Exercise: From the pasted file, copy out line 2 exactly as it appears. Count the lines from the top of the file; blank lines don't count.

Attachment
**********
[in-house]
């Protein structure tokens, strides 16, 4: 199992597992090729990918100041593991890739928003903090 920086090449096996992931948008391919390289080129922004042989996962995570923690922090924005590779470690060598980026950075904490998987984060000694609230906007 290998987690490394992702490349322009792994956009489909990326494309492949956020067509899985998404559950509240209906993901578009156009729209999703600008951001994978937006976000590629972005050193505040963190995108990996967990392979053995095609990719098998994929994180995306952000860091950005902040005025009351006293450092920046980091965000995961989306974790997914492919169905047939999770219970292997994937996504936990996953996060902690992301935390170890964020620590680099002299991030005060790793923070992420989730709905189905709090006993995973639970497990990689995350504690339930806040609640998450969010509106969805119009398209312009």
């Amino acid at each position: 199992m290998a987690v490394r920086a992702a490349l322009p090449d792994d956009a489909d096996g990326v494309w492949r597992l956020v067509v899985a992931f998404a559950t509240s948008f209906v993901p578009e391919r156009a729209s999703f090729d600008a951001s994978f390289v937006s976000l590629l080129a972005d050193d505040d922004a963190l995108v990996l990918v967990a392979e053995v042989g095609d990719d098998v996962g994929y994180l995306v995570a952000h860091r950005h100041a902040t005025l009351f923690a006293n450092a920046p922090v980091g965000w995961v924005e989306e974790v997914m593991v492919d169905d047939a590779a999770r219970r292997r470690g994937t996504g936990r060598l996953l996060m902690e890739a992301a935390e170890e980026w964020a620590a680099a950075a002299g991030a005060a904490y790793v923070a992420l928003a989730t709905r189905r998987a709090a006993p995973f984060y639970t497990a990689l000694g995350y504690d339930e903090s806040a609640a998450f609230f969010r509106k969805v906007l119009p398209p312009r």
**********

């Protein structure tokens, strides 16, 4: 199992597992090729990918100041593991890739928003903090 920086090449096996992931948008391919390289080129922004042989996962995570923690922090924005590779470690060598980026950075904490998987984060000694609230906007 290998987690490394992702490349322009792994956009489909990326494309492949956020067509899985998404559950509240209906993901578009156009729209999703600008951001994978937006976000590629972005050193505040963190995108990996967990392979053995095609990719098998994929994180995306952000860091950005902040005025009351006293450092920046980091965000995961989306974790997914492919169905047939999770219970292997994937996504936990996953996060902690992301935390170890964020620590680099002299991030005060790793923070992420989730709905189905709090006993995973639970497990990689995350504690339930806040609640998450969010509106969805119009398209312009």